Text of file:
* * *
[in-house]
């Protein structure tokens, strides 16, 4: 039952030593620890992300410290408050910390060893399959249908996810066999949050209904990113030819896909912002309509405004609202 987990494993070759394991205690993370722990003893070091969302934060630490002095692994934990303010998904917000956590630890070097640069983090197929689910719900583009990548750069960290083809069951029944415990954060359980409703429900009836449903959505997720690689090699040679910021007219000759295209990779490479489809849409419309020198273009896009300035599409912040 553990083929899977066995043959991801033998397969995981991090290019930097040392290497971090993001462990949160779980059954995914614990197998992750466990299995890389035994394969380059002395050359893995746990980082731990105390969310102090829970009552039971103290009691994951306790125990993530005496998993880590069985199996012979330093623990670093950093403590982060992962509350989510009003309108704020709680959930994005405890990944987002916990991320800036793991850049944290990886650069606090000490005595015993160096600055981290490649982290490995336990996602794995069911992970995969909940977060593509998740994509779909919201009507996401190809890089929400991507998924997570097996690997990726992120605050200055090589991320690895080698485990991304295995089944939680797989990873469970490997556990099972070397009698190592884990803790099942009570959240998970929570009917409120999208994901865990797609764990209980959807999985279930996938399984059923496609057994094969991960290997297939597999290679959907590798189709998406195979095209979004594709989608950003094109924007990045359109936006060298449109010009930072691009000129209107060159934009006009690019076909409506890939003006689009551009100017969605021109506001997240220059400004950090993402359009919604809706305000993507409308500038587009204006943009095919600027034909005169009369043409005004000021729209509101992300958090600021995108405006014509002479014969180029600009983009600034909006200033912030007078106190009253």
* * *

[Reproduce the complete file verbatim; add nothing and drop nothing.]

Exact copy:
[in-house]
């Protein structure tokens, strides 16, 4: 039952030593620890992300410290408050910390060893399959249908996810066999949050209904990113030819896909912002309509405004609202 987990494993070759394991205690993370722990003893070091969302934060630490002095692994934990303010998904917000956590630890070097640069983090197929689910719900583009990548750069960290083809069951029944415990954060359980409703429900009836449903959505997720690689090699040679910021007219000759295209990779490479489809849409419309020198273009896009300035599409912040 553990083929899977066995043959991801033998397969995981991090290019930097040392290497971090993001462990949160779980059954995914614990197998992750466990299995890389035994394969380059002395050359893995746990980082731990105390969310102090829970009552039971103290009691994951306790125990993530005496998993880590069985199996012979330093623990670093950093403590982060992962509350989510009003309108704020709680959930994005405890990944987002916990991320800036793991850049944290990886650069606090000490005595015993160096600055981290490649982290490995336990996602794995069911992970995969909940977060593509998740994509779909919201009507996401190809890089929400991507998924997570097996690997990726992120605050200055090589991320690895080698485990991304295995089944939680797989990873469970490997556990099972070397009698190592884990803790099942009570959240998970929570009917409120999208994901865990797609764990209980959807999985279930996938399984059923496609057994094969991960290997297939597999290679959907590798189709998406195979095209979004594709989608950003094109924007990045359109936006060298449109010009930072691009000129209107060159934009006009690019076909409506890939003006689009551009100017969605021109506001997240220059400004950090993402359009919604809706305000993507409308500038587009204006943009095919600027034909005169009369043409005004000021729209509101992300958090600021995108405006014509002479014969180029600009983009600034909006200033912030007078106190009253």